BIO

Born in Aarhus, Denmark 1969.

Lives and works in Chicago, by way of Amsterdam.

 

Lise Haller Baggesen’s hybrid practice includes writing, painting,

installation, performative, sartorial, and textile-based work.

Baggesen is an alumna of Billedskolen, Copenhagen (1989-91), AKI

in Enchede (BFA PTDW 1992-95), the Rijksakademie in Amsterdam

(1996/97), SAIC (MAVCS 2011-13), the Banff Centre for Arts and

Creativity (2017). She is the recipient of Prins Bernhard’s Culture Prize (2000), the Royal Dutch Prize for Modern Painting (2002), and a 2015 nominee for The Joan Mitchell Foundation’s Emerging Artist Grant.

She exhibits internationally, including 6018 Norththe Poetry FoundationMCA, DPAM, and AIC, Chicago (IL)The Suburban, Milwaukee (WI); Gemeentemuseum Den Haag (NL); Overgaden (DK); Württembergischem Kunstverein (D); MoMu Antwerp(B); Théatre de la Ville de Paris, Le Confort Moderne, Poitiers, and Villa Arson, Nice (F).

Her book and multi-media project Mothernism (2013) toured

extensively, staking out the “Mother-shaped Hole in Contemporary

Art Discourse” at (amongst others) The Poor Farm (WI), The

Contemporary Austin (TX), VOX Populi (PA), EFA and A.I.R. Gallery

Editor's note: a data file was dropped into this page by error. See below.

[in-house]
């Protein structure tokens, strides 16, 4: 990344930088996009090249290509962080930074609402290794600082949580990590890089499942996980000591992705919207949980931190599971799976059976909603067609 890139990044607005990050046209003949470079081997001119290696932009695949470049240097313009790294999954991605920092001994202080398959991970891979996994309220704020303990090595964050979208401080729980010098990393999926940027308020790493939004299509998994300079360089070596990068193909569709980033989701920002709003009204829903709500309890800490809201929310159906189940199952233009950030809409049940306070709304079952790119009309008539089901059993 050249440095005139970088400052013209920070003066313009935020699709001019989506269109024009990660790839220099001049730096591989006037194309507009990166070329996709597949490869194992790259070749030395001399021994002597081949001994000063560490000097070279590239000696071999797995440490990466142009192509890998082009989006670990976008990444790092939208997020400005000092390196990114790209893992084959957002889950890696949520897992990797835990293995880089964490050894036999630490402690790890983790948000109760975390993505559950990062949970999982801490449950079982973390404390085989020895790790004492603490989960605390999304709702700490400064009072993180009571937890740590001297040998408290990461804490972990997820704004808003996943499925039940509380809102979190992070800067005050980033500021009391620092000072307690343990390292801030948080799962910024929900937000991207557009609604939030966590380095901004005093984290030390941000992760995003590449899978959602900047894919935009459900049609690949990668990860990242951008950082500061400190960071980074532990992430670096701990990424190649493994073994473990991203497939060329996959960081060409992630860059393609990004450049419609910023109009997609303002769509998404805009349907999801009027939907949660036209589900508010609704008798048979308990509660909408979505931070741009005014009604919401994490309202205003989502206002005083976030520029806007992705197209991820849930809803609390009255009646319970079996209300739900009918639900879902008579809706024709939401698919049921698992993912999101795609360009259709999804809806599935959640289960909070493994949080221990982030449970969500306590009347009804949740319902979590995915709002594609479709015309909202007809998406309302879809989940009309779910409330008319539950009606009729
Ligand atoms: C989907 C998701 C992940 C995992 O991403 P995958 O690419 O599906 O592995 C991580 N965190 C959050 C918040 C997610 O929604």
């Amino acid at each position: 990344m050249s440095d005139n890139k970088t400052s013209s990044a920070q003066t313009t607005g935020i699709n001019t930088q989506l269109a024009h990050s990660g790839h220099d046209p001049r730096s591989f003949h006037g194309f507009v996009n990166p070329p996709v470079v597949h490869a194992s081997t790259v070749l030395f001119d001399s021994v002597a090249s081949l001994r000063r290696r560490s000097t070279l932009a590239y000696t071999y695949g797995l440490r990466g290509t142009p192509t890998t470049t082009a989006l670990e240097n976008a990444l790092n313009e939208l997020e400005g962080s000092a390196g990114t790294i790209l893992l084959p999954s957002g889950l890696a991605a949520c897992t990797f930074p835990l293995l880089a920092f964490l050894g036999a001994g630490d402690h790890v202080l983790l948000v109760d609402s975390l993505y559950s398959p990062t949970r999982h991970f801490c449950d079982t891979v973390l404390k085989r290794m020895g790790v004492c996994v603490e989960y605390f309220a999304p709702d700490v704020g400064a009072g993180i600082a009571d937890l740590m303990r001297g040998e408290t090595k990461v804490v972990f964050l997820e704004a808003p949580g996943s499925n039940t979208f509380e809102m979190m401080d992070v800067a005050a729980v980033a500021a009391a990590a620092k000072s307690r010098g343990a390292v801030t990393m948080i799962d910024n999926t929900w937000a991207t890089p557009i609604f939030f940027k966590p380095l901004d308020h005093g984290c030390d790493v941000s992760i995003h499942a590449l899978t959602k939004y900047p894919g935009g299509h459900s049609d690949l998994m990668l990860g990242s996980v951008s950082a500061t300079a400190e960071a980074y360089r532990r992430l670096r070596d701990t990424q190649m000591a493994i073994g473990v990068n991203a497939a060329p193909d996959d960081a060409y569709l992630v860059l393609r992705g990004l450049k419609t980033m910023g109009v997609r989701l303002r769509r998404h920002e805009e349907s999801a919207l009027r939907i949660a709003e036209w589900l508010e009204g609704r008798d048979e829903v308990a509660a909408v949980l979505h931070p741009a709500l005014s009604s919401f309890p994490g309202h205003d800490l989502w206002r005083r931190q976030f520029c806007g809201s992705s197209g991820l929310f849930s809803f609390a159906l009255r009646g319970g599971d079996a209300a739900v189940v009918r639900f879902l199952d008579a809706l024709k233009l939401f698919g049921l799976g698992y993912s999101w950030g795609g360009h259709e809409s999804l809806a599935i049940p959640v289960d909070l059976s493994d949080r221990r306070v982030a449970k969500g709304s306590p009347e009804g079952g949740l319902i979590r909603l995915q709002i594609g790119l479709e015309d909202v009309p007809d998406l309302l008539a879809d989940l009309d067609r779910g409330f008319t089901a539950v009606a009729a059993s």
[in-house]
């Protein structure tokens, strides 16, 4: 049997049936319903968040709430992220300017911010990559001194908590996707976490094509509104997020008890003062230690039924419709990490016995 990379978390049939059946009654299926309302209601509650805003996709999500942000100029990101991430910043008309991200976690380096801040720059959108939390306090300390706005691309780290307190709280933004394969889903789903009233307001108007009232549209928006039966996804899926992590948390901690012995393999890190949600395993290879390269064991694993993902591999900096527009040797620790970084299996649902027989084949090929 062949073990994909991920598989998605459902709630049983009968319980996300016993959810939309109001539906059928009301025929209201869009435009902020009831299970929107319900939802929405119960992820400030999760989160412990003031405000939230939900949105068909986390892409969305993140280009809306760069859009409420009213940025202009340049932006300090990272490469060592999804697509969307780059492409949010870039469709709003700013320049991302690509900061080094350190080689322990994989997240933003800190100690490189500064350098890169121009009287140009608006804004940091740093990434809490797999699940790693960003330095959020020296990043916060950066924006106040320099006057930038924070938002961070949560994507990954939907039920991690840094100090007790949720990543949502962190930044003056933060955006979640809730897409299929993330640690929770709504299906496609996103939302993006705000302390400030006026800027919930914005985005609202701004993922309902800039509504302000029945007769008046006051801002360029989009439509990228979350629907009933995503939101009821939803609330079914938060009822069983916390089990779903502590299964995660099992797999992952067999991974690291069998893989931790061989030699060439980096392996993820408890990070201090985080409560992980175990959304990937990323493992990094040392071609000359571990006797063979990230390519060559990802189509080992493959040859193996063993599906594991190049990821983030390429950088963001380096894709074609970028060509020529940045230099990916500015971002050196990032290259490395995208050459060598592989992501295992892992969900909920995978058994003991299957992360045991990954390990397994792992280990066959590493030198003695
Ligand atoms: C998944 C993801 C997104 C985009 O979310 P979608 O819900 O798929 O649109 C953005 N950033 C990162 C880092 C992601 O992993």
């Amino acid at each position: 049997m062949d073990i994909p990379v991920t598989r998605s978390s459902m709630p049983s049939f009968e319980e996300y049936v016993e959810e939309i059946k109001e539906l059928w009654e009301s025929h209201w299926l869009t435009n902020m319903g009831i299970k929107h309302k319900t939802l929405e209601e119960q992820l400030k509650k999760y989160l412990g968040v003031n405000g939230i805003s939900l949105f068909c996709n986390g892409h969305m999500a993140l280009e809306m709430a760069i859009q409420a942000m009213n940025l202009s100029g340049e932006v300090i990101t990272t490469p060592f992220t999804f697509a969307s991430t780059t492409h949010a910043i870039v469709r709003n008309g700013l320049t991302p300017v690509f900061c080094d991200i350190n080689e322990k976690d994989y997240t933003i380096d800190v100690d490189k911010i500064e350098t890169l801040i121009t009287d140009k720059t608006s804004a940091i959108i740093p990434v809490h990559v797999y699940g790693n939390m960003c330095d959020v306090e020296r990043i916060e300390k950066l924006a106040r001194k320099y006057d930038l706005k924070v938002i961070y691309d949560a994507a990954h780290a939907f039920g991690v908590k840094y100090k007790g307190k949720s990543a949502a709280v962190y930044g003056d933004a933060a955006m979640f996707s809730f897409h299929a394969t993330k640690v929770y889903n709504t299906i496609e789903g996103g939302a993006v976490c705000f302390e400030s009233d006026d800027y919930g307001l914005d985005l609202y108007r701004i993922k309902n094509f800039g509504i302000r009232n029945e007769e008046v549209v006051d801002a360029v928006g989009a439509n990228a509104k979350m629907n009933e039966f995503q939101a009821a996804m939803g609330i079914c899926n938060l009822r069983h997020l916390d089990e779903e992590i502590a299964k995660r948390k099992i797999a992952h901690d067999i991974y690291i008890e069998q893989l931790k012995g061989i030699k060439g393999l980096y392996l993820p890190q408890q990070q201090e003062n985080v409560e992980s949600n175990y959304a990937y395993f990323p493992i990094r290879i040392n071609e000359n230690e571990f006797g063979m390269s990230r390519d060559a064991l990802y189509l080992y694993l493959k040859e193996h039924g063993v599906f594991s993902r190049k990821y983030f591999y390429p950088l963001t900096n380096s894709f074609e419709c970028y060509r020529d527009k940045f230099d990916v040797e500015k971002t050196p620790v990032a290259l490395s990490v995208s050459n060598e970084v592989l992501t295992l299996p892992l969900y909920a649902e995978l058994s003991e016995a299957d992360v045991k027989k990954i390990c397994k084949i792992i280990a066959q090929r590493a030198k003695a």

(NY). It was reviewed in Art21, KQED, and Hyperallergic and

spawned the international symposia The Mothernists I+II in

Rotterdam (2015) and Copenhagen (2017).

HATORADE RETROGRADE, a dystopian vision of the U.S. anno 2033,

debuted at Threewalls (IL) in 2016, with an Artforum Critic’s

Pick: “As if the world had fallen apart but the party persisted,

this moody boutique peddles a survivalist feminism that cuts

across styles, layering glam with grunge, pop with punk.” The

autonomous sequel, HATORADE RETROGRADE: The Musical imagines the

Bay Area in 2069. Produced by Southern Exposure (CA) it premiered

at McLaren Park in San Francisco in 2019 and will travel to

Gallery 400 in Chicago (IL) in 2020. The femi-futurist

extravaganza was reviewed in Art Practical: “In blending 1960s

counterculture nostalgia and futuristic fiction, the performance

imploded the boundaries between speculative narrative and the

surreal elements of reality.”